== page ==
The content server 330, and/or user device 350 may combine the requested document with one or more of the advertisements provided by the ad server 220/310. This combined information including the document content and advertisement(s) is then forwarded towards, and/or rendered on, the end user device 350 that requested the document, for presentation to the user. Finally, the content server 330 may transmit information about the ads and how, when, and/or where the ads are to be rendered (e.g., position, clickthrough or not, impression time, impression date, size, conversion or not, etc.) back to the ad server 220/310. Alternatively, or in addition, such information may be provided back to the ad server 220/310 by some other means. Consistent with the present invention, the ad server 220/310 may store ad performance information.

Another example of an ad consumer 230 is the search engine 320. A search engine 320 may receive queries for search results. In response, the search engine may retrieve relevant search results (e.g., from an index of Web pages). An exemplary search engine is described in the article S. Brin and L. Page, “The Anatomy of a Large-Scale Hypertextual Search Engine,” Seventh International World Wide Web Conference, Brisbane, Australia and in U.S. Pat. No. 6,285,999 (both incorporated herein by reference). Such search results may include, for example, lists of Web page titles, snippets of text extracted from those Web pages, and hypertext links to those Web pages, and may be grouped into a predetermined number of (e.g., ten) search results.

The search engine 320 may submit a request for ads to the ad server 220/310. The request may include a number of ads desired. This number may depend on the search results, the amount of screen or page space occupied by the search results, the size and shape of the ads, etc. In one embodiment, the number of desired ads will be from one to ten, and preferably from three to five. The request for ads may also include the query (as entered or parsed), information based on the query (such as end user local time information, geolocation information, whether the query came from an affiliate and an identifier of such an affiliate), and/or information associated with, or based on, the search results. Such information may include, for example, identifiers related to the search results (e.g., document identifiers or “docIDs”), scores related to the search results (e.g., information retrieval (“IR”) scores such as dot products of feature vectors corresponding to a query and a document, Page Rank scores, and/or combinations of IR scores and Page Rank scores), snippets of text extracted from identified documents (e.g., Web pages), full text of identified documents, topics of identified documents, feature vectors of identified documents, etc.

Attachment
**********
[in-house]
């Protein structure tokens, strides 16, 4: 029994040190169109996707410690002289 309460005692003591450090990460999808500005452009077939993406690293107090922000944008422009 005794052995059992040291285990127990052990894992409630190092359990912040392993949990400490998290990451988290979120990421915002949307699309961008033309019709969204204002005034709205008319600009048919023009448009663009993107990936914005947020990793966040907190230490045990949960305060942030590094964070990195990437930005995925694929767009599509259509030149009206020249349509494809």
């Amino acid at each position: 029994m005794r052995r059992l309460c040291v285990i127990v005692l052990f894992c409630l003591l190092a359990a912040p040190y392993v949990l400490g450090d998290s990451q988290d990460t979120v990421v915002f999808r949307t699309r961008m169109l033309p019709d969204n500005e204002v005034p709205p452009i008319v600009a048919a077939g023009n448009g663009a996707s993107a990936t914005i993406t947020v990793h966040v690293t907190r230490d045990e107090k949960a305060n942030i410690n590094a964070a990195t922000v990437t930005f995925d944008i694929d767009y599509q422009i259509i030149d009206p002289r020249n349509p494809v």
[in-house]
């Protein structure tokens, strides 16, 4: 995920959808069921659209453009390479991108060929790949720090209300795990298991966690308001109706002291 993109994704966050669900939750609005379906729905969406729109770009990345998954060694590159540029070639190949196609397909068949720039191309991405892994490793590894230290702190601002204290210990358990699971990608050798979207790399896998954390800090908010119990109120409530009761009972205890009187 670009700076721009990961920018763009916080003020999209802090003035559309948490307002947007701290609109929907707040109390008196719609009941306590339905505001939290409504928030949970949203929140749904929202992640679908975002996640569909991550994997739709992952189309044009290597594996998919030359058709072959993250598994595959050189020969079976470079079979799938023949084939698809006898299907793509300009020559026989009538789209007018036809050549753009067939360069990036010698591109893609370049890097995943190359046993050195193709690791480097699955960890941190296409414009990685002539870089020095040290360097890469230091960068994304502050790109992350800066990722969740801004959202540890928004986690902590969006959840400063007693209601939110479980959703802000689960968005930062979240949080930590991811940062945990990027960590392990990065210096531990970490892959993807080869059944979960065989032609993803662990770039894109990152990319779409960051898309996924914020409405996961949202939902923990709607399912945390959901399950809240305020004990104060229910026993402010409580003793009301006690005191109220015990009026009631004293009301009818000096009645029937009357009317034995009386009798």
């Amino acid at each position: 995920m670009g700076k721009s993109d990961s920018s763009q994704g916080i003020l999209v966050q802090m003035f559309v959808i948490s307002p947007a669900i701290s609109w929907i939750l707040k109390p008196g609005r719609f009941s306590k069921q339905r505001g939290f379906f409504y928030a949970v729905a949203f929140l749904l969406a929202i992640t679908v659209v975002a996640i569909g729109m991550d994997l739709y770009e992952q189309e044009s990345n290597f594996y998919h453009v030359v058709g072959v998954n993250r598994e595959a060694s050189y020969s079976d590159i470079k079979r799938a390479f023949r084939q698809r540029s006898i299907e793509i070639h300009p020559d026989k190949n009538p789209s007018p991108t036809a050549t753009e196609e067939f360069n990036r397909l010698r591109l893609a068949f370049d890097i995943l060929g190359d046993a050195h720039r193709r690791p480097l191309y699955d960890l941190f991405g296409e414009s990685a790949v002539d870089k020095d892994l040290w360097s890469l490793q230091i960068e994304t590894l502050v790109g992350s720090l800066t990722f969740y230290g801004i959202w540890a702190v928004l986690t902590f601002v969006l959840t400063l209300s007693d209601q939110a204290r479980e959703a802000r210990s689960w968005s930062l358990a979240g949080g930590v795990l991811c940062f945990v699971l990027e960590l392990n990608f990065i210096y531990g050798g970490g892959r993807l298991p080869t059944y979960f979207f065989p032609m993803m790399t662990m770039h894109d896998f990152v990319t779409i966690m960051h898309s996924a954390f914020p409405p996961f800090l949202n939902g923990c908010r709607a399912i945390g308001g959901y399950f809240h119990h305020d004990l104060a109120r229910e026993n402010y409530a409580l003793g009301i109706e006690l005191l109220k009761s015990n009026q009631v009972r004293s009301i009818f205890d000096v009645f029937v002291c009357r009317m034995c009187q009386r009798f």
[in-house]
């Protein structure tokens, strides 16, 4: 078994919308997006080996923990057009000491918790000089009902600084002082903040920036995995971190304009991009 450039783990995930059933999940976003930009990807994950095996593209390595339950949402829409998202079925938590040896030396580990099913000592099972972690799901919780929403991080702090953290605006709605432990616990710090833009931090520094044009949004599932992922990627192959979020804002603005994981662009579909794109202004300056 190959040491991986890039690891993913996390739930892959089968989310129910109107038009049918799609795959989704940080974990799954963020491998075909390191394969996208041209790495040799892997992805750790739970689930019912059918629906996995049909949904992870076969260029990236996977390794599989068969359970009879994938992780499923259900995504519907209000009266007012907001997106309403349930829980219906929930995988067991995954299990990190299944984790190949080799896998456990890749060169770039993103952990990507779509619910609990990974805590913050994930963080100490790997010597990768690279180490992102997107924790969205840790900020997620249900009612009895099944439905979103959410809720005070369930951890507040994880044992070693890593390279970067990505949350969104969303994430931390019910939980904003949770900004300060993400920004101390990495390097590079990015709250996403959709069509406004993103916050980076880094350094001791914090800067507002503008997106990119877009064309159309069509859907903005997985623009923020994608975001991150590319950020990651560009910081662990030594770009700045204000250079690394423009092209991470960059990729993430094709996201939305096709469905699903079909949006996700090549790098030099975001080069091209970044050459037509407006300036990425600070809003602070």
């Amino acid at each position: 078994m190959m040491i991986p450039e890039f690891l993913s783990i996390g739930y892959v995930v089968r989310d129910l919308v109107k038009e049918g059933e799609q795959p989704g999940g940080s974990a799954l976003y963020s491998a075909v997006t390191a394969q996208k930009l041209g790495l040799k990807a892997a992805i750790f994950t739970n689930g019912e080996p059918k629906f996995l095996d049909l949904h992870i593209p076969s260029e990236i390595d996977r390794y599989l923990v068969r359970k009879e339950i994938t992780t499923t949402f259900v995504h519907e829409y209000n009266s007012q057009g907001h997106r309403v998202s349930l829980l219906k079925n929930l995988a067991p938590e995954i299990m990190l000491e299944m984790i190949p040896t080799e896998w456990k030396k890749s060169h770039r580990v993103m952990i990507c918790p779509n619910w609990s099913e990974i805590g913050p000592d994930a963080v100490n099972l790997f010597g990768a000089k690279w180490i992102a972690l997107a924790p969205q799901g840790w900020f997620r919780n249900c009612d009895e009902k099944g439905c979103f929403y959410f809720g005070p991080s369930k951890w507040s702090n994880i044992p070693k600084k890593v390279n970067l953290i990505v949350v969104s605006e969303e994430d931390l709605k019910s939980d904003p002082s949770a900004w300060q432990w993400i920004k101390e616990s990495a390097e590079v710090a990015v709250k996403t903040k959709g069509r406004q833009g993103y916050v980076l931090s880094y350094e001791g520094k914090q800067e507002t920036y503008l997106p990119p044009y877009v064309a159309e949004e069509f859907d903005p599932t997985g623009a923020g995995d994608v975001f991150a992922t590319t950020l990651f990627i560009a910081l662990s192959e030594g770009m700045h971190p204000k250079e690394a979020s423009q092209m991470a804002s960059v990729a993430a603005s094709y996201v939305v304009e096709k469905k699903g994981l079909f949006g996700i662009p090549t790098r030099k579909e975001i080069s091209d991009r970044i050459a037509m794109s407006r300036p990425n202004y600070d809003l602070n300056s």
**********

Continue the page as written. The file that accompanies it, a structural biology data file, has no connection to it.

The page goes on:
The search engine 320 may combine the search results with one or more of the advertisements provided by the ad server 220/310. This combined information including the search results and advertisement(s) is then forwarded towards the user that submitted the search, for presentation to the user. Preferably, the search results are maintained as distinct from the ads, so as not to confuse the user between paid advertisements and presumably neutral search results.

Finally, the search engine 320 may transmit information about the ad and when (e.g., end user local time), where (e.g., geolocation), and/or how the ad was to be rendered (e.g., position, click-through or not, impression time, impression date, size, conversion or not, etc.) back to the ad server 220/310. Alternatively, or in addition, such information may be provided back to the ad server 220/310 by some other means.

The e-mail server 340 may be thought of, generally, as a content server in which a document served is simply an e-mail. Further, e-mail applications (such as Microsoft Outlook for example) may be used to send and/or receive e-mail. Therefore, an e-mail server 340 or application may be thought of as an ad consumer 230. Thus, e-mails may be thought of as documents, and targeted ads may be served in association with such documents. For example, one or more ads may be served in, under, over, or otherwise in association with an e-mail.